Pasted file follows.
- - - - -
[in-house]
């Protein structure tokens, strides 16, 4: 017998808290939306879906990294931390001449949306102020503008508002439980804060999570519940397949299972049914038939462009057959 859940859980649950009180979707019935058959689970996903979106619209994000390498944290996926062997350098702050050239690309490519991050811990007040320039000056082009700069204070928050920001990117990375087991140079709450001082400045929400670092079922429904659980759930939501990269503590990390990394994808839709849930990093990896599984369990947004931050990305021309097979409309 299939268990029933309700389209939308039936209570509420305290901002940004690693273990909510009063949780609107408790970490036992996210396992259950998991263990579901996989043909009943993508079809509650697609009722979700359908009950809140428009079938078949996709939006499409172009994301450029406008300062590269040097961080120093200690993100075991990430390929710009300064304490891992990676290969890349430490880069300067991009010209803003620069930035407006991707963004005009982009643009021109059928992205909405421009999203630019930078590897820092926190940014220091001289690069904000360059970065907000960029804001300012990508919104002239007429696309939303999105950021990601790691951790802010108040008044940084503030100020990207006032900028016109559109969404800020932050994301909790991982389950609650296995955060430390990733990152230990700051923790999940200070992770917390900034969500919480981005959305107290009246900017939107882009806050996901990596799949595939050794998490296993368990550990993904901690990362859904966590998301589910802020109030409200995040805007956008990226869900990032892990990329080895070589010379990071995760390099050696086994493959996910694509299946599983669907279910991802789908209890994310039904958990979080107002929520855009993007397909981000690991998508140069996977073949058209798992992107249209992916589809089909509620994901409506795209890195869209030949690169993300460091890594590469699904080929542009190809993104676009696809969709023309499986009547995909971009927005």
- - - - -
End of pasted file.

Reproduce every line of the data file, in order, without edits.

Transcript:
[in-house]
């Protein structure tokens, strides 16, 4: 017998808290939306879906990294931390001449949306102020503008508002439980804060999570519940397949299972049914038939462009057959 859940859980649950009180979707019935058959689970996903979106619209994000390498944290996926062997350098702050050239690309490519991050811990007040320039000056082009700069204070928050920001990117990375087991140079709450001082400045929400670092079922429904659980759930939501990269503590990390990394994808839709849930990093990896599984369990947004931050990305021309097979409309 299939268990029933309700389209939308039936209570509420305290901002940004690693273990909510009063949780609107408790970490036992996210396992259950998991263990579901996989043909009943993508079809509650697609009722979700359908009950809140428009079938078949996709939006499409172009994301450029406008300062590269040097961080120093200690993100075991990430390929710009300064304490891992990676290969890349430490880069300067991009010209803003620069930035407006991707963004005009982009643009021109059928992205909405421009999203630019930078590897820092926190940014220091001289690069904000360059970065907000960029804001300012990508919104002239007429696309939303999105950021990601790691951790802010108040008044940084503030100020990207006032900028016109559109969404800020932050994301909790991982389950609650296995955060430390990733990152230990700051923790999940200070992770917390900034969500919480981005959305107290009246900017939107882009806050996901990596799949595939050794998490296993368990550990993904901690990362859904966590998301589910802020109030409200995040805007956008990226869900990032892990990329080895070589010379990071995760390099050696086994493959996910694509299946599983669907279910991802789908209890994310039904958990979080107002929520855009993007397909981000690991998508140069996977073949058209798992992107249209992916589809089909509620994901409506795209890195869209030949690169993300460091890594590469699904080929542009190809993104676009696809969709023309499986009547995909971009927005």